Judge Appoints ‘Special Master’ To Oversee School Merger
(Memphis) U.S. District Judge Samuel “Hardy” Mays has appointed a ‘special master’ to oversee the merger of Memphis and Shelby County Schools.
Mays appointed former Memphis CAO Rick Masson to make sure his orders are followed when it comes to planning on the merger which takes place this summer.
The job pays $250 per hour with MCS and SCS splitting the bill.
Masson’s job is to get the two sides to cooperate and reach milestones to make sure the merger goes as smoothly as possible.
Recently, critics have said the board has detoured from important topics to those that are more trivial.
Rick Masson has been deeply involved in Memphis and Shelby County ranging from the MLGW Board to Executive Director of Shelby Farms Park Conservancy.
Masson most recently served as an Executive Director of the Plough Foundation.
Masson was not one of the names that had emerged when the suggestion of a Special Master was made last week.
Shelby County Schools Commissioner Kenneth Whalum said of Masson, “I can tell you that he’s going to be a great team player, and I can tell you the coach of the team is the TPC.”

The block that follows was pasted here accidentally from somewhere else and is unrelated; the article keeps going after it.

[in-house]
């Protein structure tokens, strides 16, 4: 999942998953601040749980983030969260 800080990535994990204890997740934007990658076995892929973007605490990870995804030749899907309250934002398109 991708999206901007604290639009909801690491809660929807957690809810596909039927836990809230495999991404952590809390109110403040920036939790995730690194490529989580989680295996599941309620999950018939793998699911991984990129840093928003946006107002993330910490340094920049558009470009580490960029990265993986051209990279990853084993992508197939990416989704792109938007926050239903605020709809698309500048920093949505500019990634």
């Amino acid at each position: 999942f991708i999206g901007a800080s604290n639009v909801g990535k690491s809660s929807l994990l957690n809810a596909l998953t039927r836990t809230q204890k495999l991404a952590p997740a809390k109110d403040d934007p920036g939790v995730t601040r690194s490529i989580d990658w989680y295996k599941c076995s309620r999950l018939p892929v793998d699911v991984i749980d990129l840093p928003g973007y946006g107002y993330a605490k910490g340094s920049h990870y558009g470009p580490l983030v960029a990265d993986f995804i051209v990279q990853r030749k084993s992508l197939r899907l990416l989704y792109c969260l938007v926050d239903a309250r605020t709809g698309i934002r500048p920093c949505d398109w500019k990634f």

Whalum said the judge should have appointed this person a long time ago. But at this late stage, he does not feel there would be much change to the board’s duties. They’ll now just have some assistance from Rick Masson.
“I don’t think anything will change, except there will now be somebody paid several hundred thousand dollars,” Whalum said. He emphasized the contradiction of the school system having to pay for a special master when board members are cutting jobs and outsourcing work in order to fill a huge deficit.
Masson will be paid $250 an hour, what some consider a staggering figure when each board meeting often lasts four or five hours. However, some commissioners said they don’t expect Masson to be at every meeting. Others said his presence at those meetings may inspire board members to work faster.
Many who attended Tuesday’s board meeting were there to speak against the privatization of custodial workers. Should custodians join one of two competing private agencies, their pay will likely drop by $2 to $3 per hour. Gail Tyree, the assistant director of AFSCME Local 1733, said the high-end of the pay scale is currently about $13 per hour for MCS custodians.
Tyree called the special master’s pay “ridiculous,” when there are some people fighting to just earn $400 a week.
“I’m at a loss for words. How can you justify that? How can you go to sleep at night, knowing that you can’t do the job, and so now we have to pay someone $250 an hour to come in and make the hard decisions?” she said.
None of this is up to the board. Rather, Judge Mays said the number one priority is to select a superintendent. If decisions are not made in a timely manner, he stated in his order that the court can expand the duties and powers of the special master.